Your hiring policy should stipulate how long the candidate has to present a reply. The standard length is five days, but you can opt for longer. Be sure to work with your counsel to understand the rules and regulations regarding response time in your jurisdiction. 

Can you move forward?

After receiving the candidate’s response, you need to begin the decision-making process. Withdrawing any job offer is never an easy decision, and you should make sure you are coming to an informed conclusion.

For example, if necessary, you may want to seek legal counsel, speak to your partners, and review industry guidelines and standards. If you work in a protected industry, such as finance or healthcare, there can be additional considerations.

Take adverse action or continue with the hire

You have a choice whether to take adverse action or continue with the hire. Weigh up all the pros and cons before making any choice. Of course, allow the candidate to provide any further updates that could influence your decision.

Keep the candidate in the loop, so they have a chance to present further evidence. Encourage them to provide any additional information that could allow you to continue with the hiring process.

For example, candidates may be able to give an explanation for the information on their background check. They may also decide to dispute some information on the background check.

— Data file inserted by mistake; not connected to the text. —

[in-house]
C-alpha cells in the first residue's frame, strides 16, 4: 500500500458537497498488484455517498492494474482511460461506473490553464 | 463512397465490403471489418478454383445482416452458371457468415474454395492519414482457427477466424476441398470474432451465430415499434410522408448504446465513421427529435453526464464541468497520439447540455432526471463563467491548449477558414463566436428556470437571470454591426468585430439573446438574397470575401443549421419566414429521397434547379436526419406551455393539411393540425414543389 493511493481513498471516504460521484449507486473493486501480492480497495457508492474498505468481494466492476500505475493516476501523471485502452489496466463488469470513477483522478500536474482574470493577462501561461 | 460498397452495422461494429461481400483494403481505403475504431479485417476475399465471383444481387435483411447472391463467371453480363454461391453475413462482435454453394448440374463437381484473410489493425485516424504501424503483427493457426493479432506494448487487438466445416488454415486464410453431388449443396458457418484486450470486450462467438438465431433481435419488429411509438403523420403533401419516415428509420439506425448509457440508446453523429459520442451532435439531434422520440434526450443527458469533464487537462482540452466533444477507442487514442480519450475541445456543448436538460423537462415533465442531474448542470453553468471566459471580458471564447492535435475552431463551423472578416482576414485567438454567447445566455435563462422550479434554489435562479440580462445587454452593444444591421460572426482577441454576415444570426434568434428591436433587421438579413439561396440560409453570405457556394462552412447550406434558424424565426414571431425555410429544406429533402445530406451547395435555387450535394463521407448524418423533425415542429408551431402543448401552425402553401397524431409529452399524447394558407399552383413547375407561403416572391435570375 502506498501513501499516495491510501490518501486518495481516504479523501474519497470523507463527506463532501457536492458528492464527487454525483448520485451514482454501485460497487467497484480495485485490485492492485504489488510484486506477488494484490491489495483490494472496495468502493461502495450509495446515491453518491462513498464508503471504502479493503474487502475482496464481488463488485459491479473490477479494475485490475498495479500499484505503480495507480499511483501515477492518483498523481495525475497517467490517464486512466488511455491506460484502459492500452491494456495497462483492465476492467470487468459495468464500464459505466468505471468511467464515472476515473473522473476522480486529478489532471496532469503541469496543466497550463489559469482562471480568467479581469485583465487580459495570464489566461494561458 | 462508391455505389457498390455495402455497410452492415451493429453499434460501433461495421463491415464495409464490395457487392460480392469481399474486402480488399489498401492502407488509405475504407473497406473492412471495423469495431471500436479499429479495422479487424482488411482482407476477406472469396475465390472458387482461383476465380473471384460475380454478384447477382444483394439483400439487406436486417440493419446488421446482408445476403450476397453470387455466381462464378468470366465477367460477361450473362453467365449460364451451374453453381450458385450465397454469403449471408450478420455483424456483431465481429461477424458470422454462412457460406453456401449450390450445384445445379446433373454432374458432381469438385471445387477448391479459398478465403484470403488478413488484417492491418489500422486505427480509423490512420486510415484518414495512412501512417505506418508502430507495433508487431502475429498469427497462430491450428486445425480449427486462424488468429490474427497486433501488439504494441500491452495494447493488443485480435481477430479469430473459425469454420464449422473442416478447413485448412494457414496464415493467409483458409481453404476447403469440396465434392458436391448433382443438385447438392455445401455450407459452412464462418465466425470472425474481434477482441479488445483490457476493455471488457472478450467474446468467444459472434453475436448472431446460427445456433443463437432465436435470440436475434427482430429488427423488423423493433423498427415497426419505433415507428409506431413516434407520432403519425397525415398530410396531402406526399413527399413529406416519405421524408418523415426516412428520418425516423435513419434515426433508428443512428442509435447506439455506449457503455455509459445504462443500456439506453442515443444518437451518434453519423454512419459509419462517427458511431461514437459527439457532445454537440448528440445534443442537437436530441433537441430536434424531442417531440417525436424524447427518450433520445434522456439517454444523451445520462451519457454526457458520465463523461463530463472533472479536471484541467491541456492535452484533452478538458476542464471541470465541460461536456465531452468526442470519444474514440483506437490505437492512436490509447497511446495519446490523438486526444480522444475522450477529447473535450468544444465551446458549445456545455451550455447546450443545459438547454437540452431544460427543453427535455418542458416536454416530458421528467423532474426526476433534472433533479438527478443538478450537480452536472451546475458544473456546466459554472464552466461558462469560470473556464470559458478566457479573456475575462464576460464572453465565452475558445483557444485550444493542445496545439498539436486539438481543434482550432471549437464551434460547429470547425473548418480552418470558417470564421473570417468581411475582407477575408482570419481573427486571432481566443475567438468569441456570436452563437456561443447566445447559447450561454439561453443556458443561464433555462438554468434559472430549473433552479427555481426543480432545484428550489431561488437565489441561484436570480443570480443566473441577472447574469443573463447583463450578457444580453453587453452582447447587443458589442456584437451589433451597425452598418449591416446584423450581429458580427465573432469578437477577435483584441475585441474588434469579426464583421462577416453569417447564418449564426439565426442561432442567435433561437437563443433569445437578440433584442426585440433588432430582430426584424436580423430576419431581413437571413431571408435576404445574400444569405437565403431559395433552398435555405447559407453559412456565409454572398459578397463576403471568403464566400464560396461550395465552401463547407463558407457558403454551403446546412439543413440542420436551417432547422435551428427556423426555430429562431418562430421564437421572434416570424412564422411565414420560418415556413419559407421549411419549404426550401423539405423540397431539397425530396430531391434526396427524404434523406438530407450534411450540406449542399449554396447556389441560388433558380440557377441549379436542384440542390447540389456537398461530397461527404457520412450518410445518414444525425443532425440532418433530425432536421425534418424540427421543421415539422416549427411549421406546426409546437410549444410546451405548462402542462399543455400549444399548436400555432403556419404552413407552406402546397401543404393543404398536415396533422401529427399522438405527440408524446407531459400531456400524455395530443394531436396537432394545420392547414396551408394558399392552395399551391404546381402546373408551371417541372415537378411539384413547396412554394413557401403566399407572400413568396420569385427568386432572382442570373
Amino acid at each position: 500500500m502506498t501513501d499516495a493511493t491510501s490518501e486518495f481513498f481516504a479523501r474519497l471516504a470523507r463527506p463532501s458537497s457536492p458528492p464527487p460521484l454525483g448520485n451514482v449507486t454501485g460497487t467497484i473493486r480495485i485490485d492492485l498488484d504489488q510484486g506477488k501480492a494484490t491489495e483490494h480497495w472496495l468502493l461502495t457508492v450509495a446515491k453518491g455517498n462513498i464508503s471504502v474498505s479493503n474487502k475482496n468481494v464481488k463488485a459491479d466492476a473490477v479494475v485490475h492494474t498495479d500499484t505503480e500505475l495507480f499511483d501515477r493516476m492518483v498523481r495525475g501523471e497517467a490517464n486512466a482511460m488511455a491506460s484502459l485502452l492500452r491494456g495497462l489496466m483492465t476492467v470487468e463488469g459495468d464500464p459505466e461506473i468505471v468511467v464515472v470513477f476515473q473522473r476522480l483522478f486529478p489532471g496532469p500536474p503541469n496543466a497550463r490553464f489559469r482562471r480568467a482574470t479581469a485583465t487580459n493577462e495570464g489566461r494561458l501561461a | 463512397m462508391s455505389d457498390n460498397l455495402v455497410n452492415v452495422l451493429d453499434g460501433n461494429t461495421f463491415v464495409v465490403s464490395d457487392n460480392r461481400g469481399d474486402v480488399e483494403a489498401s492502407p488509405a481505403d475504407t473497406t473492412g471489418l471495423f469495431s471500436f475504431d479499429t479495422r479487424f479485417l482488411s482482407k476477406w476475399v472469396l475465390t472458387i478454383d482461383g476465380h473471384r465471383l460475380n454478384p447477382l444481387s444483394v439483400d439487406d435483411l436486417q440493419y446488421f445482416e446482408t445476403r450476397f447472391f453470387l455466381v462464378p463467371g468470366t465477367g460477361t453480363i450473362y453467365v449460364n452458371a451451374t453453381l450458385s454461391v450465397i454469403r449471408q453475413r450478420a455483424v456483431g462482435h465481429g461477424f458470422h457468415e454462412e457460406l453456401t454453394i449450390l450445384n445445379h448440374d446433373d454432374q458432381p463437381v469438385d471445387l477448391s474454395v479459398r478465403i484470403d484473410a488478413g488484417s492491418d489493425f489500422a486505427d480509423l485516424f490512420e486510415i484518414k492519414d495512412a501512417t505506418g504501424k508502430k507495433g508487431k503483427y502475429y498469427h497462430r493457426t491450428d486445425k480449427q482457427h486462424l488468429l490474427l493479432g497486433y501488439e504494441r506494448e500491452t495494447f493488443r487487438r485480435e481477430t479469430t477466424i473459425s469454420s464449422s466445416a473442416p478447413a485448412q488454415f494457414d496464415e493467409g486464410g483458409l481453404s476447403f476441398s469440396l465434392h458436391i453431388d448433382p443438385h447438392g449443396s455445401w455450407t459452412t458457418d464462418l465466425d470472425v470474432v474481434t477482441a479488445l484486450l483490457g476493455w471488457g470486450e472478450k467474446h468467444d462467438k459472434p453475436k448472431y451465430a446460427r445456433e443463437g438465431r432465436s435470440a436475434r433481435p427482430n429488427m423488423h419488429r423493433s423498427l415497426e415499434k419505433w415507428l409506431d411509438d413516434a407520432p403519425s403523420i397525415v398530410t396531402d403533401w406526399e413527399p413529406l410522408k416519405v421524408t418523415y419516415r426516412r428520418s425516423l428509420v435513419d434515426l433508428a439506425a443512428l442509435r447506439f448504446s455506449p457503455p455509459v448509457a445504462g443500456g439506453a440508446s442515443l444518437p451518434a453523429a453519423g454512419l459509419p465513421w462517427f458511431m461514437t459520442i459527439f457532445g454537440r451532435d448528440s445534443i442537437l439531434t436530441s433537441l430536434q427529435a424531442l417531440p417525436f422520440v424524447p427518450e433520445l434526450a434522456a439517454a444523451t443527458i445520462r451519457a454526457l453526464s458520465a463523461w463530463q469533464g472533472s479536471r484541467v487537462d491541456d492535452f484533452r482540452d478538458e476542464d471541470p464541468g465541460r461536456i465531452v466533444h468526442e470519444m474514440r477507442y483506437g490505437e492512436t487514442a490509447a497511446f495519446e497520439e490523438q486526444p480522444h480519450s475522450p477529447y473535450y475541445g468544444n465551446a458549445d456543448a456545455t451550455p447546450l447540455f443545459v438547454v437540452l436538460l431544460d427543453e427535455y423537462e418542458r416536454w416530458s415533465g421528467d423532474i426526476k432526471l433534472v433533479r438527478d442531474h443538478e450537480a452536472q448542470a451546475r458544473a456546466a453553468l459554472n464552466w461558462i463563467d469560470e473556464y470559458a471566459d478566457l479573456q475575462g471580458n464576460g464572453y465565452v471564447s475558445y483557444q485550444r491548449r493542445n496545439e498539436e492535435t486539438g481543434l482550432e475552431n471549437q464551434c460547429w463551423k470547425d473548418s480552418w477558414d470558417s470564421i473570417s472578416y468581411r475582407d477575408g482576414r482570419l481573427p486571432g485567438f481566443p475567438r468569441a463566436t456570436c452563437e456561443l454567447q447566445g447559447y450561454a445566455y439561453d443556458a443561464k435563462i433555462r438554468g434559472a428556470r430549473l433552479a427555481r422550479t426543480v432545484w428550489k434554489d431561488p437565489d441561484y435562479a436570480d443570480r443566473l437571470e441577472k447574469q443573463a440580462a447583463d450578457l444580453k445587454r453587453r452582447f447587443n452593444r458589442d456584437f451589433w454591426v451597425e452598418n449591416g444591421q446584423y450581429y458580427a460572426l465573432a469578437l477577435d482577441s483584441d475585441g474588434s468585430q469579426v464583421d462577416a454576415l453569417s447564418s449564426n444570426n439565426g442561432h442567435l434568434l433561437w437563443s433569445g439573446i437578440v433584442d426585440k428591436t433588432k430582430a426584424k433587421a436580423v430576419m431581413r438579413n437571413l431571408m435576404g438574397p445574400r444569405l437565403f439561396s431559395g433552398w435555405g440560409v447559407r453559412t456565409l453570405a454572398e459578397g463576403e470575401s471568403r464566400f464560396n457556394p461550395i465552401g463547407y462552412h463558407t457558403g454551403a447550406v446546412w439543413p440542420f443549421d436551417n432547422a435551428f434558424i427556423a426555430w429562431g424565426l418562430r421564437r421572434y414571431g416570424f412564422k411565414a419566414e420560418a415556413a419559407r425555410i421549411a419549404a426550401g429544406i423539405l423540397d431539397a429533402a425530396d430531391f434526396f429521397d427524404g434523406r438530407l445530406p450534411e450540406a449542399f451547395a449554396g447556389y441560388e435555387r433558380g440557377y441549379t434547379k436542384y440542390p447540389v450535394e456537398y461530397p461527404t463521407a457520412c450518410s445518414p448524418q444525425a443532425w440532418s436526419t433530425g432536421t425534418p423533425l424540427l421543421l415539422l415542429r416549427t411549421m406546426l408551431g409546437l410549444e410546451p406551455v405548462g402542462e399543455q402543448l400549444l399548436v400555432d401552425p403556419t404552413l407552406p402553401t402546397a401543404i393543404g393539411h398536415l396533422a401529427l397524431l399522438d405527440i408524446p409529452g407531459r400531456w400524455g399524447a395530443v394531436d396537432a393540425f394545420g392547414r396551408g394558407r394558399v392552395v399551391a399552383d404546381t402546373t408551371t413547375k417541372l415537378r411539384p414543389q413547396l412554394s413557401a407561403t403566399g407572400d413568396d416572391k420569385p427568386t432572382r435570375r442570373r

In contrast, a candidate who cannot do any of this may lead to you initiating adverse action.

How to take adverse action

Taking adverse action is not as simple as simply rescinding a job offer. There is a strict set of rules your business must adhere to. Remember, following each step could protect you if the candidate decides to take legal action.

You must issue an adverse action notice. Within this notice, you need to cover the following:

  • The name of the company responsible for the background check
  • Provide a disclaimer that the employer/business made the employment decision, not the background check company or a credit reporting agency
  • Attach a copy of the candidate’s rights under the provisions of the FCRA
  • Provide another copy of the background check report
  • Reaffirm the candidate’s right to ask for a further copy of their background check report within 60 days

Again, seek legal guidance when formulating your approach to taking adverse action to help support your FCRA compliance. Consider your formal hiring policy when making a decision to take adverse action.


Background checks are a staple of the hiring process. Ensure you get the most qualified, experienced candidate to transform your business and take it to the next level. Checkr can support you in hiring the best candidate for your company with fast and fair background checks. 

Learn more about how our background check services can support your business. Contact Checkr now. 

Companies should consult their own legal counsel about their compliance responsibilities under the FCRA and applicable state and local laws. Checkr expressly disclaims any warranties or responsibility or damages associated with or arising out of information provided.